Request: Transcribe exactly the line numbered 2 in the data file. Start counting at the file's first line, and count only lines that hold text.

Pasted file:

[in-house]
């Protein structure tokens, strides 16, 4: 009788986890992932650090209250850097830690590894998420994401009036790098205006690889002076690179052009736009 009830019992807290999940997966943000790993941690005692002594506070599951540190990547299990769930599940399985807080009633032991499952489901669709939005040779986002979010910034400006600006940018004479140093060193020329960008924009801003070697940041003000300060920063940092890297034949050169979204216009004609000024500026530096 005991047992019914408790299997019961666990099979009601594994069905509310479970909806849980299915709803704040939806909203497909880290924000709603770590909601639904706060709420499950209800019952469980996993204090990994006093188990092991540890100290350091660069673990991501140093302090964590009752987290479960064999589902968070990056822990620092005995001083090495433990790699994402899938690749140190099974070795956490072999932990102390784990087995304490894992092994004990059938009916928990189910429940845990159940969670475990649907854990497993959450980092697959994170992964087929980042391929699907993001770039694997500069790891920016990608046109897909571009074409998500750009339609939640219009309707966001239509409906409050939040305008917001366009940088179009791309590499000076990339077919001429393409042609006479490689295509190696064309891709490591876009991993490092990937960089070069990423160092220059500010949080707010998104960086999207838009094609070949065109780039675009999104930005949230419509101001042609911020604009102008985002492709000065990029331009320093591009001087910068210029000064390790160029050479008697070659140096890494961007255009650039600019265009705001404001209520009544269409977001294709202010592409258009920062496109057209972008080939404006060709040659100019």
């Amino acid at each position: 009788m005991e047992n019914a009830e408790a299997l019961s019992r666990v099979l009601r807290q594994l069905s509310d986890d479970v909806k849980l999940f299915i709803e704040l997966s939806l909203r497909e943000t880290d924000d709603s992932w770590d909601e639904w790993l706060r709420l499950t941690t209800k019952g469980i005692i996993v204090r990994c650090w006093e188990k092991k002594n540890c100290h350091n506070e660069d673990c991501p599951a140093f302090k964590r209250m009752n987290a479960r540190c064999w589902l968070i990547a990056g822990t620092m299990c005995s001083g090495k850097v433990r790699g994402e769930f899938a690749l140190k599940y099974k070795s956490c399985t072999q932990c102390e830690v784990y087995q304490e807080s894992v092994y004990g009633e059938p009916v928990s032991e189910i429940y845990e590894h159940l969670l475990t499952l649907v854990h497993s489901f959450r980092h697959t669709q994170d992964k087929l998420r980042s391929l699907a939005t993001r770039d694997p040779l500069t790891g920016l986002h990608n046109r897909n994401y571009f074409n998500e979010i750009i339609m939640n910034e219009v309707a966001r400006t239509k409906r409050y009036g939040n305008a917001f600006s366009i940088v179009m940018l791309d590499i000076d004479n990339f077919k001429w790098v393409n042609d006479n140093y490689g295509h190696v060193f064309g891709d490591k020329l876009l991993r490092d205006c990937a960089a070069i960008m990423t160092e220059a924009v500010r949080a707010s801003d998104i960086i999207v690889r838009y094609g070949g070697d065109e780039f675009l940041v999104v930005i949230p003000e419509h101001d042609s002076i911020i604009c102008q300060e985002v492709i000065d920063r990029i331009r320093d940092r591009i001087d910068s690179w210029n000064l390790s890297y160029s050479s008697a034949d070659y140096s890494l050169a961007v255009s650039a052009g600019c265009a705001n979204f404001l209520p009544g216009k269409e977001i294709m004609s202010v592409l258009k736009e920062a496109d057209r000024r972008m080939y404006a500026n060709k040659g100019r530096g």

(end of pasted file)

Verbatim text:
């Protein structure tokens, strides 16, 4: 009788986890992932650090209250850097830690590894998420994401009036790098205006690889002076690179052009736009 009830019992807290999940997966943000790993941690005692002594506070599951540190990547299990769930599940399985807080009633032991499952489901669709939005040779986002979010910034400006600006940018004479140093060193020329960008924009801003070697940041003000300060920063940092890297034949050169979204216009004609000024500026530096 005991047992019914408790299997019961666990099979009601594994069905509310479970909806849980299915709803704040939806909203497909880290924000709603770590909601639904706060709420499950209800019952469980996993204090990994006093188990092991540890100290350091660069673990991501140093302090964590009752987290479960064999589902968070990056822990620092005995001083090495433990790699994402899938690749140190099974070795956490072999932990102390784990087995304490894992092994004990059938009916928990189910429940845990159940969670475990649907854990497993959450980092697959994170992964087929980042391929699907993001770039694997500069790891920016990608046109897909571009074409998500750009339609939640219009309707966001239509409906409050939040305008917001366009940088179009791309590499000076990339077919001429393409042609006479490689295509190696064309891709490591876009991993490092990937960089070069990423160092220059500010949080707010998104960086999207838009094609070949065109780039675009999104930005949230419509101001042609911020604009102008985002492709000065990029331009320093591009001087910068210029000064390790160029050479008697070659140096890494961007255009650039600019265009705001404001209520009544269409977001294709202010592409258009920062496109057209972008080939404006060709040659100019």